By Dean Calder
Like many people, I had the desire to have an overseas travel adventure, however being totally blind meant there were some obvious obstacles I would need to overcome to make this possible. How would I get around in an unfamiliar hotel, and what’s more, an unfamiliar city?
I don’t have the best mobility skills in the world, so investigating an unfamiliar city alone wasn’t a practical option, but with some research and planning, well maybe a lot of research and a lot of planning, I was able to find a way to have a fantastic adventure.
The starting point for my plans was the discovery by a family member of a travel company that specialises in tours for vision impaired travellers. The groups are made up of vision impaired tourists who pay the full rate, and sighted people who pay a discounted rate, in exchange for their support and assistance. This includes buddying up for mealtimes and providing descriptions of what they can see when out and about.
There were a lot of tours to choose from, and it took some time to work out the best options for me, but eventually I settled on two short trips; the first to Winchester in the south of England, and the second to Copenhagen in Denmark.
Both tours departed from London, so the next step was booking flights to London and working out what I was going to do there (and how I was going to do it), in between the two excursions. We searched for accommodation, prioritising a restaurant on site, a laundry service and 24-hour reception just in case. My sister researched some options for hiring support workers in London and found that Airtasker was a good platform to find people to suit my needs. She posted an ad including the dates when support would be required and ended up hiring two different carers to assist over several shifts.
The messages flowed back and forth with the support workers, making plans and working out an itinerary for my time in London, and then the day finally arrived for me to go, and excitement filled my mind.
The flight attendants were helpful, taking me for regular walks, and assisting me in any way that they could. During a part of the flight, I felt disorientated, as I’d lost track of time and wasn’t able to access the flight map and had no sense of where we were. I was so grateful for the really understanding flight attendant who helped talk me through it.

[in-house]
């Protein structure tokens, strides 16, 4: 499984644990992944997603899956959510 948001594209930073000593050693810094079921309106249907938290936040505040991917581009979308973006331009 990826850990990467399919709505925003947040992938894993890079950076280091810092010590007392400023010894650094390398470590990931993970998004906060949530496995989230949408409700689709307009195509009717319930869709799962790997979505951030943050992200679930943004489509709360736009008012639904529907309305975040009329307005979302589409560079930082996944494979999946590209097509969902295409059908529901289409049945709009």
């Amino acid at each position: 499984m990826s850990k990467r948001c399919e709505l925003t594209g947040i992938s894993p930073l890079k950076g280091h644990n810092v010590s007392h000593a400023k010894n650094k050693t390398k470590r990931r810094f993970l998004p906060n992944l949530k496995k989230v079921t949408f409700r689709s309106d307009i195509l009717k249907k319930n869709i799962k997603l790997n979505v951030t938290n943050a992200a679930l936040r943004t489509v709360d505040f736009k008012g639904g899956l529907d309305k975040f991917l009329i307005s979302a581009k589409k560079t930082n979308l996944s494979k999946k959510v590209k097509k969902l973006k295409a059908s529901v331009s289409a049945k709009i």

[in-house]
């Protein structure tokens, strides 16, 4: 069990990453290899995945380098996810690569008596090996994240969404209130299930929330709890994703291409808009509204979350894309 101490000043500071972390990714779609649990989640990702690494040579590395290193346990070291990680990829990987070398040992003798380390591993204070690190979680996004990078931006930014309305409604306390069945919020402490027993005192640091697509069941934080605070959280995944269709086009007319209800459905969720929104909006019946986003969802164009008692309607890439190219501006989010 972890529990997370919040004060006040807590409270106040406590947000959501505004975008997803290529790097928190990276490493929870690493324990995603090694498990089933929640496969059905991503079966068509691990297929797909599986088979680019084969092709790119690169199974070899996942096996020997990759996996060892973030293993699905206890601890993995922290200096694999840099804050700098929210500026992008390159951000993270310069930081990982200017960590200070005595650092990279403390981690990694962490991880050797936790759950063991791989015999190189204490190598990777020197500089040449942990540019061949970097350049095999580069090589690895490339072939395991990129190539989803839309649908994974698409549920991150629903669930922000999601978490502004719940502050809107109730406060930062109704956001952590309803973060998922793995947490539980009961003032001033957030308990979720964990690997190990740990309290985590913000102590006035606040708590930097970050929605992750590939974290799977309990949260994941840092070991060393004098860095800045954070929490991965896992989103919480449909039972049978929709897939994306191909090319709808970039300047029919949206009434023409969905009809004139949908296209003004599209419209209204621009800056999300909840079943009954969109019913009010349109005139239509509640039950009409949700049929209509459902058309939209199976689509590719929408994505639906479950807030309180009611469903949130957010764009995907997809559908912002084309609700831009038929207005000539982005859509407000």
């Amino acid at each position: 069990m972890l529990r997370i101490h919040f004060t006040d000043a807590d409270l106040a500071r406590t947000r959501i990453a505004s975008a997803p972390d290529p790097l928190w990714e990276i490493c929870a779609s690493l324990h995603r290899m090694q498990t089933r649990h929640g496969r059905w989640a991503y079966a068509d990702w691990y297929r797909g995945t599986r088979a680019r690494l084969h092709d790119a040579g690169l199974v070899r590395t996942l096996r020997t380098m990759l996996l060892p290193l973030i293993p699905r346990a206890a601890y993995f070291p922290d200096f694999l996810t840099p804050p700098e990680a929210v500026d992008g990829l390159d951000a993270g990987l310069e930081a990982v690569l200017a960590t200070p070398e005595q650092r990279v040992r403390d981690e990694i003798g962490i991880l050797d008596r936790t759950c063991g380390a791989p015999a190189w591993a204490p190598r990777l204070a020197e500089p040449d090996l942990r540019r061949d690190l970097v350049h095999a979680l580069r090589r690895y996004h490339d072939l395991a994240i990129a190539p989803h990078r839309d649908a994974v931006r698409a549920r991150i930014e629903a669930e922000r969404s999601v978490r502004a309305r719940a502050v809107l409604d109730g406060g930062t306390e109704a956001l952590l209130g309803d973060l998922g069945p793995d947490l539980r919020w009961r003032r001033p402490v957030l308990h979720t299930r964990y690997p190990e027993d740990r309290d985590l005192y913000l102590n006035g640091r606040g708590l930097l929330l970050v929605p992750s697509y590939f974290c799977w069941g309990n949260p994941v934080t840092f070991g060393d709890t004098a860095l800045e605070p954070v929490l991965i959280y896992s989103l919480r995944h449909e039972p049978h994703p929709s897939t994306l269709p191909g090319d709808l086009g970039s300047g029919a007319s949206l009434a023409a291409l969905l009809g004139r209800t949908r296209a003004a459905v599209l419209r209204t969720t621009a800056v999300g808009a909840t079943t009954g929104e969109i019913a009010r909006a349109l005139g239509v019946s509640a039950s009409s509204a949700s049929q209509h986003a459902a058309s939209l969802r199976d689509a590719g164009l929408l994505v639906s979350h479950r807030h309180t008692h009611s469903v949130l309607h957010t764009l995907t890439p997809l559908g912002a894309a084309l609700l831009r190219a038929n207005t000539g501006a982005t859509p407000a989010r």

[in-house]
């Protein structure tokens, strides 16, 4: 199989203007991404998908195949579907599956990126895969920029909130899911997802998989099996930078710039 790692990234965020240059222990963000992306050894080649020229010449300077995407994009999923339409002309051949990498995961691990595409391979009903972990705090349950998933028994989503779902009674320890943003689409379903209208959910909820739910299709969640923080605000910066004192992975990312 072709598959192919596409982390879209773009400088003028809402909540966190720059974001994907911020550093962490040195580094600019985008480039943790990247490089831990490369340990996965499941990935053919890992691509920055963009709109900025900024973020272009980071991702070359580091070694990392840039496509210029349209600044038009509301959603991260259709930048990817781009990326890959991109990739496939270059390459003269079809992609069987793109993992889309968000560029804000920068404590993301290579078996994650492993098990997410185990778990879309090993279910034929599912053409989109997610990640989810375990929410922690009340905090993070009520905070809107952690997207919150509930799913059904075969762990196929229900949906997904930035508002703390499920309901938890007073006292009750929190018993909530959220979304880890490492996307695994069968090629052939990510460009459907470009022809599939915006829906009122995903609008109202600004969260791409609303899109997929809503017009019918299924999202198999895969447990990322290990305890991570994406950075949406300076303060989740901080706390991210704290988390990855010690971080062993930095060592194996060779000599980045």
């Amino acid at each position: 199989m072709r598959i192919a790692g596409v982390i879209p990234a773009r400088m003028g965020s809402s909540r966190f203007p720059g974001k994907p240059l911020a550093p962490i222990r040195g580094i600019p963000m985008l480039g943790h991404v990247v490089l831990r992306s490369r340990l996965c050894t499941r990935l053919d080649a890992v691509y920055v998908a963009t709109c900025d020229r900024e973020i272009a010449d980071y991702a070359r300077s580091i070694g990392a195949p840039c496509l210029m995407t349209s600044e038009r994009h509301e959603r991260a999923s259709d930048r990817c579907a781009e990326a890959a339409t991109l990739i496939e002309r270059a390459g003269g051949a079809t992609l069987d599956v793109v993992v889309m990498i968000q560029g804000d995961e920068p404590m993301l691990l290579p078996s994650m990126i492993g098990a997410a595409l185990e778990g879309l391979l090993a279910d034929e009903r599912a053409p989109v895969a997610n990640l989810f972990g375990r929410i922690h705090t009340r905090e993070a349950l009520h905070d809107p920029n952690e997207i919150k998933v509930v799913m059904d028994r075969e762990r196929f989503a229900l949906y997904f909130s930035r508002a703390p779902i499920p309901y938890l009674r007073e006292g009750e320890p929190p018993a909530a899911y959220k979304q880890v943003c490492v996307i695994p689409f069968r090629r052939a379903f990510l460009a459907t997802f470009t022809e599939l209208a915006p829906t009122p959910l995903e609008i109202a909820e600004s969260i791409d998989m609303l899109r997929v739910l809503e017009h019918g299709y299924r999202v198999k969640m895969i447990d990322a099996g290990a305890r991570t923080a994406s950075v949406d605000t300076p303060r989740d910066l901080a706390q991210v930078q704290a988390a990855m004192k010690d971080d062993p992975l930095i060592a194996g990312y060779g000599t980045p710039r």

I was relieved to finally land at Heathrow airport, however finding out that my luggage had not made it there was a real blow! All I had were the clothes on my back, and a backpack with my MP3player and phone.
What followed was stressful, as it’s not easy dealing with airlines. However, everyone was helpful, and although I had to wait almost 48 hours for my much-needed fresh clothes, it was a chance to practice my self-advocacy skills, and I realised just how important they are.
I informed the hotel reception of my predicament when I checked in and they assisted me in following up with the airline. They also helped me to charge my phone via the hotel TV since the chargers were in the missing suitcase.
I visited the Tower of London, Buckingham Palace, Borough Markets, Hyde Park, Brixton and quite a few pubs with the assistance of my support workers. I also had the chance to be in the live studio audience for a taping of Adam Hills’ show, The Last Leg, which was fantastic.
In Winchester, we did a walking tour of the town, visited the famous Stonehenge, Winchester Cathedral and the Bombay Sapphire Gin Distillery. And in Copenhagen we visited The Tivoli Gardens Theme Park, witnessed the changing of the guards and walked through the Botanical Gardens. On the last morning, we had some free time, so we visited The Hans Christian Andersen and The Guinness World Book of Records museums.
Public Transport in Copenhagen is so frequent, and the stations are in good condition. There are no audible traffic signals, but there are tactiles under foot and also cobbled streets in both London and Copenhagen.
For anyone wishing to travel but feeling overwhelmed by the task of making it happen, I would really recommend looking into the options and researching tips from other vision impaired travellers. Planning is crucial and time consuming, but for me, it has been totally worth it. I am happy to share my experience and tips with anyone who is interested in travelling independently. I think it’s safe to say, I have the travel bug!
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